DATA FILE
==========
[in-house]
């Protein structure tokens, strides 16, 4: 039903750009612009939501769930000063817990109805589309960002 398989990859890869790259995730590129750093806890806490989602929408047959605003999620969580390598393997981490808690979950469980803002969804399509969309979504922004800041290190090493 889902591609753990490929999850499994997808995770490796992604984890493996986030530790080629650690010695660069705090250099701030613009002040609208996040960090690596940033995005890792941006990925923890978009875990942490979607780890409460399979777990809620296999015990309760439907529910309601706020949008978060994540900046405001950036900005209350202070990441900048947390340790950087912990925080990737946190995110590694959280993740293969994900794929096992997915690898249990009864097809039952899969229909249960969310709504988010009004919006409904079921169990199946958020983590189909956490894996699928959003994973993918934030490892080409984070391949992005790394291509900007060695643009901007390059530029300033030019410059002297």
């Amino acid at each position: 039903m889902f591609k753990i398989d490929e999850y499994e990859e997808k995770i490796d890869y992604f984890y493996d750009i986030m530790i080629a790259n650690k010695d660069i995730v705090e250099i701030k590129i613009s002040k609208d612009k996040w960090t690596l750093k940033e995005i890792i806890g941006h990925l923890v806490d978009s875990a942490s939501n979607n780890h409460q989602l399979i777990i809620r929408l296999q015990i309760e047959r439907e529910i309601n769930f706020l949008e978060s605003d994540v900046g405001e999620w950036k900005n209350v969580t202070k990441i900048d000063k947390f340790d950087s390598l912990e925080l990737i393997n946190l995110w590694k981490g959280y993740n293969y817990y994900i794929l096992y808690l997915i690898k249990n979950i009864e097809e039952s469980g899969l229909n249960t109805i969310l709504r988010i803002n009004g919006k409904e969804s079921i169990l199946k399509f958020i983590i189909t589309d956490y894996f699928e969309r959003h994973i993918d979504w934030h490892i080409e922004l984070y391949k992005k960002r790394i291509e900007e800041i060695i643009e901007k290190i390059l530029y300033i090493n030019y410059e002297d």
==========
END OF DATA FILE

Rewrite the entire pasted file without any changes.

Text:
[in-house]
């Protein structure tokens, strides 16, 4: 039903750009612009939501769930000063817990109805589309960002 398989990859890869790259995730590129750093806890806490989602929408047959605003999620969580390598393997981490808690979950469980803002969804399509969309979504922004800041290190090493 889902591609753990490929999850499994997808995770490796992604984890493996986030530790080629650690010695660069705090250099701030613009002040609208996040960090690596940033995005890792941006990925923890978009875990942490979607780890409460399979777990809620296999015990309760439907529910309601706020949008978060994540900046405001950036900005209350202070990441900048947390340790950087912990925080990737946190995110590694959280993740293969994900794929096992997915690898249990009864097809039952899969229909249960969310709504988010009004919006409904079921169990199946958020983590189909956490894996699928959003994973993918934030490892080409984070391949992005790394291509900007060695643009901007390059530029300033030019410059002297």
């Amino acid at each position: 039903m889902f591609k753990i398989d490929e999850y499994e990859e997808k995770i490796d890869y992604f984890y493996d750009i986030m530790i080629a790259n650690k010695d660069i995730v705090e250099i701030k590129i613009s002040k609208d612009k996040w960090t690596l750093k940033e995005i890792i806890g941006h990925l923890v806490d978009s875990a942490s939501n979607n780890h409460q989602l399979i777990i809620r929408l296999q015990i309760e047959r439907e529910i309601n769930f706020l949008e978060s605003d994540v900046g405001e999620w950036k900005n209350v969580t202070k990441i900048d000063k947390f340790d950087s390598l912990e925080l990737i393997n946190l995110w590694k981490g959280y993740n293969y817990y994900i794929l096992y808690l997915i690898k249990n979950i009864e097809e039952s469980g899969l229909n249960t109805i969310l709504r988010i803002n009004g919006k409904e969804s079921i169990l199946k399509f958020i983590i189909t589309d956490y894996f699928e969309r959003h994973i993918d979504w934030h490892i080409e922004l984070y391949k992005k960002r790394i291509e900007e800041i060695i643009e901007k290190i390059l530029y300033i090493n030019y410059e002297d």